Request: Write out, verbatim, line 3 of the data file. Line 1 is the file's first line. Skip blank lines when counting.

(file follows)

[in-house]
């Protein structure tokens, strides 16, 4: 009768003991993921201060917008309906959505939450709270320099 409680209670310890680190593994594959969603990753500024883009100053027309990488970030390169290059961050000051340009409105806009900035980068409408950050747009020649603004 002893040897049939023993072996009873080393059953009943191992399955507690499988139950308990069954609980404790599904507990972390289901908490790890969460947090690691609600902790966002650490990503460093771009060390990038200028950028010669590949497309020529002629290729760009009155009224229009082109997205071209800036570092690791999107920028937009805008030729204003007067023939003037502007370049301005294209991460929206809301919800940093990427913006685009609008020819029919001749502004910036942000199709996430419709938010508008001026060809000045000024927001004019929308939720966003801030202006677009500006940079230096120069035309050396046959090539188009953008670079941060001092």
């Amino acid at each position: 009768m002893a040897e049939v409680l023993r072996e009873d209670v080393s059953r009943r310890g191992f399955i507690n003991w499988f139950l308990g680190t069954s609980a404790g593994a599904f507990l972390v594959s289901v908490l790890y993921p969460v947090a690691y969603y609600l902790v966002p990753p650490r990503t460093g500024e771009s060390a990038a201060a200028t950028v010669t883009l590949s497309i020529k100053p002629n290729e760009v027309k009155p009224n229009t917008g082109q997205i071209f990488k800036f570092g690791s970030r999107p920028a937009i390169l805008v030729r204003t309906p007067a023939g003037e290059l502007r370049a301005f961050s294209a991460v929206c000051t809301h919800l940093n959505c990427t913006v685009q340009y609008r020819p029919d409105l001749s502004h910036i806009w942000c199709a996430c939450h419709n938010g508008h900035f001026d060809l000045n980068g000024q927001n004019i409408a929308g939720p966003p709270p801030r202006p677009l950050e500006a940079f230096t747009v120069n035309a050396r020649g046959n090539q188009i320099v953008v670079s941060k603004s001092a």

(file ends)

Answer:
């Amino acid at each position: 009768m002893a040897e049939v409680l023993r072996e009873d209670v080393s059953r009943r310890g191992f399955i507690n003991w499988f139950l308990g680190t069954s609980a404790g593994a599904f507990l972390v594959s289901v908490l790890y993921p969460v947090a690691y969603y609600l902790v966002p990753p650490r990503t460093g500024e771009s060390a990038a201060a200028t950028v010669t883009l590949s497309i020529k100053p002629n290729e760009v027309k009155p009224n229009t917008g082109q997205i071209f990488k800036f570092g690791s970030r999107p920028a937009i390169l805008v030729r204003t309906p007067a023939g003037e290059l502007r370049a301005f961050s294209a991460v929206c000051t809301h919800l940093n959505c990427t913006v685009q340009y609008r020819p029919d409105l001749s502004h910036i806009w942000c199709a996430c939450h419709n938010g508008h900035f001026d060809l000045n980068g000024q927001n004019i409408a929308g939720p966003p709270p801030r202006p677009l950050e500006a940079f230096t747009v120069n035309a050396r020649g046959n090539q188009i320099v953008v670079s941060k603004s001092a």